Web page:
The cigarette ban in the country was “successful” and slashed a number of emergency visits for lung diseases at a Western Cape hospital, a study revealed.
According to a study by the African Journal of Primary Health Care & Family Medicine, electronic data showed that emergency centre attendance for chronic obstructive pulmonary disease (COPD) at the George Regional Hospital in the Western Cape fell by 69,28% between January and August 2020, compared with the same period in 2019.
The study found that patients presenting with urinary tract infections showed a 30.60% reduction.
“This notable reduction in COPD presentations reduced service pressure of emergency centre and most likely benefited patients’ health.
“Whilst the tobacco sales ban has had detrimental effects on economy, one of the benefits has been a reduction in emergency centre attendance of patients with COPD exacerbations, compared with that during the same period from the previous year.
“Further research and policies are needed to ensure ongoing reduction in the prevalence of smoking,” the study revealed.
But an online survey of more than 23,000 smokers carried out by the Research Unit on the Economics of Excisable Products at the University of Cape Town, found that 93% of smokers maintained their habit by paying up to 250% more for illicit supplies.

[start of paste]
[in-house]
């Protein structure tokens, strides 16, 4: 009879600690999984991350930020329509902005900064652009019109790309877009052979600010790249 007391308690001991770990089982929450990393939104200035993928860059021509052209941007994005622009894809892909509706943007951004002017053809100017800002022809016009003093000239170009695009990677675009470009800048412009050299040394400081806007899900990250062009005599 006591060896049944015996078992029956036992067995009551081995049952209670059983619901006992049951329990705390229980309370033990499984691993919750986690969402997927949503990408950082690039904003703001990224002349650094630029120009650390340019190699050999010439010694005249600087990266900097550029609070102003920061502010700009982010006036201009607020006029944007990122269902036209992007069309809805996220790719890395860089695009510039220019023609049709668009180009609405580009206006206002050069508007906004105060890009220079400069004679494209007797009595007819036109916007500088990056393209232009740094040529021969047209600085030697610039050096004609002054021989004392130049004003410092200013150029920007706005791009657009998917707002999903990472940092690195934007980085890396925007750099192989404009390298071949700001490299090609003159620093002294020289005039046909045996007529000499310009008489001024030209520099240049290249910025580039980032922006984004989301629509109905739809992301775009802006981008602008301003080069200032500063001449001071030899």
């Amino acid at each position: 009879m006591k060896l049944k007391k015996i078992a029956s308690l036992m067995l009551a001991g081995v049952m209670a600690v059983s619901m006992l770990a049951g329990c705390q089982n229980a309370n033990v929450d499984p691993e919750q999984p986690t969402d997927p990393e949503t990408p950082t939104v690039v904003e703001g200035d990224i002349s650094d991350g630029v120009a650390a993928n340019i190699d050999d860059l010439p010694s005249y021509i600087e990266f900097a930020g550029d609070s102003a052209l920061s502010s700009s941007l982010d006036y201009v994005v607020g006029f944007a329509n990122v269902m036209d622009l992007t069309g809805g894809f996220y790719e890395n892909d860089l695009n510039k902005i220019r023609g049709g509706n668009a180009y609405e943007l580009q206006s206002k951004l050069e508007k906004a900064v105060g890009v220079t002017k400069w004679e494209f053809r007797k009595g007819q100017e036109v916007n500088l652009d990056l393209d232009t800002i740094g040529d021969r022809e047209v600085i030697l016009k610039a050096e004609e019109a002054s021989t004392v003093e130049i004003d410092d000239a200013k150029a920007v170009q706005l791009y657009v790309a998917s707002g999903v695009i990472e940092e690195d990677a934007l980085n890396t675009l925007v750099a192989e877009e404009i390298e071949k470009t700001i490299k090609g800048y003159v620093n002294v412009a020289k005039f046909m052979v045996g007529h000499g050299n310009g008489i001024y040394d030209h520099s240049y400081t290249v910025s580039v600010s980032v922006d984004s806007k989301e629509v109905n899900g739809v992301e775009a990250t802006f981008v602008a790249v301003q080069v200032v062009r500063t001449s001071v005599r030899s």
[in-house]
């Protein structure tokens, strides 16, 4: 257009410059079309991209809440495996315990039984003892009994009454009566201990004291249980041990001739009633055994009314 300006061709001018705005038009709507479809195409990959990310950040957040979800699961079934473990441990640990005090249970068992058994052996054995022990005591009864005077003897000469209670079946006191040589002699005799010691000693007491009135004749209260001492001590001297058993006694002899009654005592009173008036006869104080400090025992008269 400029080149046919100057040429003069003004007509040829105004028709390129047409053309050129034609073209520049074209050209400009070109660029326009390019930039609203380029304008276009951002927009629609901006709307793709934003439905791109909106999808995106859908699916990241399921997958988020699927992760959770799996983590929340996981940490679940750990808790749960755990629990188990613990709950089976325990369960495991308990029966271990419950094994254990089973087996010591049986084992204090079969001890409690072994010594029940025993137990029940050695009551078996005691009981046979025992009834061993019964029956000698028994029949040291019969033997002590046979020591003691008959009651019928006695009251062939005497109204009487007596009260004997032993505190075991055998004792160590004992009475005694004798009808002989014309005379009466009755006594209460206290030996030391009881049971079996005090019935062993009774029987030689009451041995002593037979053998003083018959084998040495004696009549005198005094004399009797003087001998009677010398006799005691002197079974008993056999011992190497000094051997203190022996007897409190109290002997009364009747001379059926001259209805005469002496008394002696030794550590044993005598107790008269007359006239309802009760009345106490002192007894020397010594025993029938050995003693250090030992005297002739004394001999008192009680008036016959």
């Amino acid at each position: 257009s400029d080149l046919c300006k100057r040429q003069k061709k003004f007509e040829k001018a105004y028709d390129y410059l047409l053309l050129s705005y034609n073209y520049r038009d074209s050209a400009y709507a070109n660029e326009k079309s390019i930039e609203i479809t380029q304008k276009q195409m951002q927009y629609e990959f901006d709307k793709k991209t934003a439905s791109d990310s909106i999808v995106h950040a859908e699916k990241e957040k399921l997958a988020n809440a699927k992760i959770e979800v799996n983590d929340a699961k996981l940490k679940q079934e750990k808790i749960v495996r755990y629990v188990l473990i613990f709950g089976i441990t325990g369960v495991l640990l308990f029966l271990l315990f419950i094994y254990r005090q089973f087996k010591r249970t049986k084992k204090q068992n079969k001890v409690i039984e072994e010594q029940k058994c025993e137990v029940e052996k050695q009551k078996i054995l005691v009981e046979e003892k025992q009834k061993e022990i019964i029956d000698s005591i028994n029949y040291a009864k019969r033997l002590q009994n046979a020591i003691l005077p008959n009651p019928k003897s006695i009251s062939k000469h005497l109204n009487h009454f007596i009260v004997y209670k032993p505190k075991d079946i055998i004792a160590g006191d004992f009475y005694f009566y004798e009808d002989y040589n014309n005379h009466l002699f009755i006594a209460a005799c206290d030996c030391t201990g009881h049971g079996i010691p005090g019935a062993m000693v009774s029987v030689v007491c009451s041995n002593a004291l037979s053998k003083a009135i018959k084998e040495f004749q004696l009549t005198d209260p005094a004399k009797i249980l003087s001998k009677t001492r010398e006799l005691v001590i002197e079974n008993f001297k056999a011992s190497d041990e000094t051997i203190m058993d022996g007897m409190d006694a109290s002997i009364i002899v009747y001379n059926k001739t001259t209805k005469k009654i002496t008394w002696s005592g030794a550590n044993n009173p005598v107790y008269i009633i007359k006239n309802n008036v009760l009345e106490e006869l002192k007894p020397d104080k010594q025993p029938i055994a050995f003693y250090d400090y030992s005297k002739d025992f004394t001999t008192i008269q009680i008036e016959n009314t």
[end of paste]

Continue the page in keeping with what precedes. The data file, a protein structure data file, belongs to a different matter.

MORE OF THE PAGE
The study found that just 9% of people who had smoked before lockdown managed to quit.
SA, India and Botswana were the only countries in the world to implement smoking bans as part of their Covid-19 response. India lifted its ban after six weeks and Botswana at 12 weeks.
The ban in SA lasted five months.
TimesLIVE reported in February that the legal multinationals’ market share of the sale of cigarettes went from 70% (pre-ban) to 33% (in ban) to 50% (post-ban).
A report by the National Income Dynamics Study — Coronavirus Rapid Mobile found that the average daily number of cigarettes smoked by smokers decreased from 7.9 cigarettes in 2017 to 6.5 cigarettes during the sales ban and up to 8.8 cigarettes after the ban.
Total expenditure on cigarettes (equivalent to total gross turnover of the tobacco industry) changed from an annualised R32.1bn just before the ban to an annualised R72.9bn at the peak of the sales ban, and fell to R31.3bn once the prohibition was lifted.
Multinationals — British American Tobacco, Philip Morris and Japan Tobacco International suffered under the ban while Gold Leaf Tobacco Corporation, Carnilinx, Best Tobacco Company and Amalgamated Tobacco Company — benefited.